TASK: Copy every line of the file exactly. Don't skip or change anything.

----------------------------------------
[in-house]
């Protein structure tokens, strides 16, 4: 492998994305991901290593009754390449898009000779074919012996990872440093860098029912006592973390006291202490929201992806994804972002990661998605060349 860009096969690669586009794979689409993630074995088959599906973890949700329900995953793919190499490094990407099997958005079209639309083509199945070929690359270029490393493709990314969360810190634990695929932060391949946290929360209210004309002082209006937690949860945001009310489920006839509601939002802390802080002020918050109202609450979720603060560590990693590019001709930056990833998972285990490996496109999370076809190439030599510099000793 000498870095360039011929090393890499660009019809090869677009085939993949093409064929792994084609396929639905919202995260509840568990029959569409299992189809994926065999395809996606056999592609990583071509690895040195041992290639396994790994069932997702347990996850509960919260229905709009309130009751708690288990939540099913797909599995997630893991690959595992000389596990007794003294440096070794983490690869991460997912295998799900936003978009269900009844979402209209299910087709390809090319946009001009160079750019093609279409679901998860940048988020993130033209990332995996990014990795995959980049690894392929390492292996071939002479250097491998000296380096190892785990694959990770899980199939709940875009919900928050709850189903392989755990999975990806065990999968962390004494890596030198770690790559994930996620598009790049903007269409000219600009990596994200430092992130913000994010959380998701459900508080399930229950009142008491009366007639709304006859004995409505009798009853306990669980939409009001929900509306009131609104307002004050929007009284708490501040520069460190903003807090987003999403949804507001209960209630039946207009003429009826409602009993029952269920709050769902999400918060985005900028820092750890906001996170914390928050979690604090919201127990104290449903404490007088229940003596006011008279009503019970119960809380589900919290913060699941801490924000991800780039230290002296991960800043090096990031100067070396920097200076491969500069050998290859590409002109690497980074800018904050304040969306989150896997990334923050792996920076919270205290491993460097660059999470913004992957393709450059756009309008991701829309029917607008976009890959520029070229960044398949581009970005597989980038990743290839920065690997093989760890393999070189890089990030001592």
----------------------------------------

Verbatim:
[in-house]
């Protein structure tokens, strides 16, 4: 492998994305991901290593009754390449898009000779074919012996990872440093860098029912006592973390006291202490929201992806994804972002990661998605060349 860009096969690669586009794979689409993630074995088959599906973890949700329900995953793919190499490094990407099997958005079209639309083509199945070929690359270029490393493709990314969360810190634990695929932060391949946290929360209210004309002082209006937690949860945001009310489920006839509601939002802390802080002020918050109202609450979720603060560590990693590019001709930056990833998972285990490996496109999370076809190439030599510099000793 000498870095360039011929090393890499660009019809090869677009085939993949093409064929792994084609396929639905919202995260509840568990029959569409299992189809994926065999395809996606056999592609990583071509690895040195041992290639396994790994069932997702347990996850509960919260229905709009309130009751708690288990939540099913797909599995997630893991690959595992000389596990007794003294440096070794983490690869991460997912295998799900936003978009269900009844979402209209299910087709390809090319946009001009160079750019093609279409679901998860940048988020993130033209990332995996990014990795995959980049690894392929390492292996071939002479250097491998000296380096190892785990694959990770899980199939709940875009919900928050709850189903392989755990999975990806065990999968962390004494890596030198770690790559994930996620598009790049903007269409000219600009990596994200430092992130913000994010959380998701459900508080399930229950009142008491009366007639709304006859004995409505009798009853306990669980939409009001929900509306009131609104307002004050929007009284708490501040520069460190903003807090987003999403949804507001209960209630039946207009003429009826409602009993029952269920709050769902999400918060985005900028820092750890906001996170914390928050979690604090919201127990104290449903404490007088229940003596006011008279009503019970119960809380589900919290913060699941801490924000991800780039230290002296991960800043090096990031100067070396920097200076491969500069050998290859590409002109690497980074800018904050304040969306989150896997990334923050792996920076919270205290491993460097660059999470913004992957393709450059756009309008991701829309029917607008976009890959520029070229960044398949581009970005597989980038990743290839920065690997093989760890393999070189890089990030001592």